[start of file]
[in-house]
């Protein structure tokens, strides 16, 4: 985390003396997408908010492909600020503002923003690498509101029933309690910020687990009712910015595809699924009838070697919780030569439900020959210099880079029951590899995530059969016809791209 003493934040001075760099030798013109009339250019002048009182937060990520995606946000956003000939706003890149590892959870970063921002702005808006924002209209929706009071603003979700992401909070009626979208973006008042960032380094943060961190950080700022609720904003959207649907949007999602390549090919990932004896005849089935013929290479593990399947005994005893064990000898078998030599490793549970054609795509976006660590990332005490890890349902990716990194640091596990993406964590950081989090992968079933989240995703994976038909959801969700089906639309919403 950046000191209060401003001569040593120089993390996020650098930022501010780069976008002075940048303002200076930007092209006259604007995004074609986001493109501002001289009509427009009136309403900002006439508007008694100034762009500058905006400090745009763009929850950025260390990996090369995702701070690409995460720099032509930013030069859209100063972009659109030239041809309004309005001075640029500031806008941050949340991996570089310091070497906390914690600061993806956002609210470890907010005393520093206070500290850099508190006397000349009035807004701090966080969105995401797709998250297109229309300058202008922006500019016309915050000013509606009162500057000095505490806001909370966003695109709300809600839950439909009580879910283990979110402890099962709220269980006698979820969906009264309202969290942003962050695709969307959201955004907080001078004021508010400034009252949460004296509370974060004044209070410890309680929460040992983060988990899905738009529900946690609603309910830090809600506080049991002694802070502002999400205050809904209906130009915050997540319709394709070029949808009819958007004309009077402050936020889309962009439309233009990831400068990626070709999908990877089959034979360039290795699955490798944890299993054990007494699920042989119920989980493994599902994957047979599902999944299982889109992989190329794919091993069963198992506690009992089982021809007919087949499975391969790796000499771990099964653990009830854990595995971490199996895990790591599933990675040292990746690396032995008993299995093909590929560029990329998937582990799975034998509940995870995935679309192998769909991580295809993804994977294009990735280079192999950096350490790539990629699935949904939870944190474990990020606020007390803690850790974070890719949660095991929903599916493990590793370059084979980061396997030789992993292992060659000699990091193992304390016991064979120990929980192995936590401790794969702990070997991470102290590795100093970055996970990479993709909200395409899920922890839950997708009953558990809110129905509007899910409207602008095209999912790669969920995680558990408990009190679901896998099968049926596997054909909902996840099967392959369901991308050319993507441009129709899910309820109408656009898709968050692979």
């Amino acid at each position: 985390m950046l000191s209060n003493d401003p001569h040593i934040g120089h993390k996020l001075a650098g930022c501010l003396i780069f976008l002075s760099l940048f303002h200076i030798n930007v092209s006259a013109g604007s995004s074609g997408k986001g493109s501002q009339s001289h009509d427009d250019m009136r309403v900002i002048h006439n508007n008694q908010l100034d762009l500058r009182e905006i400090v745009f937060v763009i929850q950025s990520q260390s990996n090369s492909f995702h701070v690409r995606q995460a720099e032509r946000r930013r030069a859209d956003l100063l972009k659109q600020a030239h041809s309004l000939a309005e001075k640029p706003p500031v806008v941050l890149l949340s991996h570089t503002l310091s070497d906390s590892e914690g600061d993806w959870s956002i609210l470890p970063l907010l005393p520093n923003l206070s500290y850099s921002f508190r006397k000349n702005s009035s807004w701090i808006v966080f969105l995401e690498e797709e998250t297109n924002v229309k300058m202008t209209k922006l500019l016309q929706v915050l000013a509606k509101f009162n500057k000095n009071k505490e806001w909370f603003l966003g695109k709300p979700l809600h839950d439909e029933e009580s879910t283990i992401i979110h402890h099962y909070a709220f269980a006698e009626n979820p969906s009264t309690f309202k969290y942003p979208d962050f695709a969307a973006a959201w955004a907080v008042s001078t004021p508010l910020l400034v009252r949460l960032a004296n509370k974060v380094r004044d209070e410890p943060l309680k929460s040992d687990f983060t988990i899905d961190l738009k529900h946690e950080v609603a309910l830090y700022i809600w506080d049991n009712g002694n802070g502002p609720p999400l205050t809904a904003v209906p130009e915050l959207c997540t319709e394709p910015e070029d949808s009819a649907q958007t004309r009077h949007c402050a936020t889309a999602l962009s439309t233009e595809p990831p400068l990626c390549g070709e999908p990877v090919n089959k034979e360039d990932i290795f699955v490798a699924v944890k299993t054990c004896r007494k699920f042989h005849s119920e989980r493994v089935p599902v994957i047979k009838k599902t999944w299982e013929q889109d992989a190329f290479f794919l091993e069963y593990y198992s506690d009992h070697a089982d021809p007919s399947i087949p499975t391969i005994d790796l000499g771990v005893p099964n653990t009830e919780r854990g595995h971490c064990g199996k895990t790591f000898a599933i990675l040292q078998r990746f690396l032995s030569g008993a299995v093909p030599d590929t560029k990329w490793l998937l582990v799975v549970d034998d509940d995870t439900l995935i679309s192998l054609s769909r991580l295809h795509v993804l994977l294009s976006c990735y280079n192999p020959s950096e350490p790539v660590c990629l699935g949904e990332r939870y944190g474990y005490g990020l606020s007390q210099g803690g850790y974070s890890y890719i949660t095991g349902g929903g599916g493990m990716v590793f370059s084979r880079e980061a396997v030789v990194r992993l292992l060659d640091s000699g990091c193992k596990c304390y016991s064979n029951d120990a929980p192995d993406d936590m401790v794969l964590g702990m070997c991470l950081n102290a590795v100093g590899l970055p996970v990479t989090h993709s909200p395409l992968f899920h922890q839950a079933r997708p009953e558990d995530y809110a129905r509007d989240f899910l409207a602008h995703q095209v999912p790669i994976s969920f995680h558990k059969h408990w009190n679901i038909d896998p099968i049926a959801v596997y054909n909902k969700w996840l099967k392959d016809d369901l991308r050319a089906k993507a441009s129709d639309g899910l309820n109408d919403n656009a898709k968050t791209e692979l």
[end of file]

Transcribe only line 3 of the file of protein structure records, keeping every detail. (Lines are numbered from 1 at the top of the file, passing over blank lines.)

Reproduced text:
């Amino acid at each position: 985390m950046l000191s209060n003493d401003p001569h040593i934040g120089h993390k996020l001075a650098g930022c501010l003396i780069f976008l002075s760099l940048f303002h200076i030798n930007v092209s006259a013109g604007s995004s074609g997408k986001g493109s501002q009339s001289h009509d427009d250019m009136r309403v900002i002048h006439n508007n008694q908010l100034d762009l500058r009182e905006i400090v745009f937060v763009i929850q950025s990520q260390s990996n090369s492909f995702h701070v690409r995606q995460a720099e032509r946000r930013r030069a859209d956003l100063l972009k659109q600020a030239h041809s309004l000939a309005e001075k640029p706003p500031v806008v941050l890149l949340s991996h570089t503002l310091s070497d906390s590892e914690g600061d993806w959870s956002i609210l470890p970063l907010l005393p520093n923003l206070s500290y850099s921002f508190r006397k000349n702005s009035s807004w701090i808006v966080f969105l995401e690498e797709e998250t297109n924002v229309k300058m202008t209209k922006l500019l016309q929706v915050l000013a509606k509101f009162n500057k000095n009071k505490e806001w909370f603003l966003g695109k709300p979700l809600h839950d439909e029933e009580s879910t283990i992401i979110h402890h099962y909070a709220f269980a006698e009626n979820p969906s009264t309690f309202k969290y942003p979208d962050f695709a969307a973006a959201w955004a907080v008042s001078t004021p508010l910020l400034v009252r949460l960032a004296n509370k974060v380094r004044d209070e410890p943060l309680k929460s040992d687990f983060t988990i899905d961190l738009k529900h946690e950080v609603a309910l830090y700022i809600w506080d049991n009712g002694n802070g502002p609720p999400l205050t809904a904003v209906p130009e915050l959207c997540t319709e394709p910015e070029d949808s009819a649907q958007t004309r009077h949007c402050a936020t889309a999602l962009s439309t233009e595809p990831p400068l990626c390549g070709e999908p990877v090919n089959k034979e360039d990932i290795f699955v490798a699924v944890k299993t054990c004896r007494k699920f042989h005849s119920e989980r493994v089935p599902v994957i047979k009838k599902t999944w299982e013929q889109d992989a190329f290479f794919l091993e069963y593990y198992s506690d009992h070697a089982d021809p007919s399947i087949p499975t391969i005994d790796l000499g771990v005893p099964n653990t009830e919780r854990g595995h971490c064990g199996k895990t790591f000898a599933i990675l040292q078998r990746f690396l032995s030569g008993a299995v093909p030599d590929t560029k990329w490793l998937l582990v799975v549970d034998d509940d995870t439900l995935i679309s192998l054609s769909r991580l295809h795509v993804l994977l294009s976006c990735y280079n192999p020959s950096e350490p790539v660590c990629l699935g949904e990332r939870y944190g474990y005490g990020l606020s007390q210099g803690g850790y974070s890890y890719i949660t095991g349902g929903g599916g493990m990716v590793f370059s084979r880079e980061a396997v030789v990194r992993l292992l060659d640091s000699g990091c193992k596990c304390y016991s064979n029951d120990a929980p192995d993406d936590m401790v794969l964590g702990m070997c991470l950081n102290a590795v100093g590899l970055p996970v990479t989090h993709s909200p395409l992968f899920h922890q839950a079933r997708p009953e558990d995530y809110a129905r509007d989240f899910l409207a602008h995703q095209v999912p790669i994976s969920f995680h558990k059969h408990w009190n679901i038909d896998p099968i049926a959801v596997y054909n909902k969700w996840l099967k392959d016809d369901l991308r050319a089906k993507a441009s129709d639309g899910l309820n109408d919403n656009a898709k968050t791209e692979l």